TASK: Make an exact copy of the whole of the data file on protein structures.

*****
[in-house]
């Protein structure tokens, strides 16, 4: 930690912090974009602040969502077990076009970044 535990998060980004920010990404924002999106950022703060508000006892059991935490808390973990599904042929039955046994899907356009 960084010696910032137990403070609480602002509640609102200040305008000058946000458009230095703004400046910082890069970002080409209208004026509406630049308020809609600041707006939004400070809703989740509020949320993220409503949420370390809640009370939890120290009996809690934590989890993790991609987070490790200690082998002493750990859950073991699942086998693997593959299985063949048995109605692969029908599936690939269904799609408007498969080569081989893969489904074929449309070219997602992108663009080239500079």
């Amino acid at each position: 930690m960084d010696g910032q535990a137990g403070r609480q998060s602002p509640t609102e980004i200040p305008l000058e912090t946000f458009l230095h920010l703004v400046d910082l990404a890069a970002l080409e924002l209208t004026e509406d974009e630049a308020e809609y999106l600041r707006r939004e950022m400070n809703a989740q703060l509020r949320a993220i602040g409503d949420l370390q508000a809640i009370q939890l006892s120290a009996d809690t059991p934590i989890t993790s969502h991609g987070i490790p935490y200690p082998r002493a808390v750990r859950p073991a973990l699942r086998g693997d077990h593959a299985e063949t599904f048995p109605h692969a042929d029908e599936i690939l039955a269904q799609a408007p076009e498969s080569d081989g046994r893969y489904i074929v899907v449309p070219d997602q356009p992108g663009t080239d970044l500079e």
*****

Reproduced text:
[in-house]
């Protein structure tokens, strides 16, 4: 930690912090974009602040969502077990076009970044 535990998060980004920010990404924002999106950022703060508000006892059991935490808390973990599904042929039955046994899907356009 960084010696910032137990403070609480602002509640609102200040305008000058946000458009230095703004400046910082890069970002080409209208004026509406630049308020809609600041707006939004400070809703989740509020949320993220409503949420370390809640009370939890120290009996809690934590989890993790991609987070490790200690082998002493750990859950073991699942086998693997593959299985063949048995109605692969029908599936690939269904799609408007498969080569081989893969489904074929449309070219997602992108663009080239500079």
């Amino acid at each position: 930690m960084d010696g910032q535990a137990g403070r609480q998060s602002p509640t609102e980004i200040p305008l000058e912090t946000f458009l230095h920010l703004v400046d910082l990404a890069a970002l080409e924002l209208t004026e509406d974009e630049a308020e809609y999106l600041r707006r939004e950022m400070n809703a989740q703060l509020r949320a993220i602040g409503d949420l370390q508000a809640i009370q939890l006892s120290a009996d809690t059991p934590i989890t993790s969502h991609g987070i490790p935490y200690p082998r002493a808390v750990r859950p073991a973990l699942r086998g693997d077990h593959a299985e063949t599904f048995p109605h692969a042929d029908e599936i690939l039955a269904q799609a408007p076009e498969s080569d081989g046994r893969y489904i074929v899907v449309p070219d997602q356009p992108g663009t080239d970044l500079e």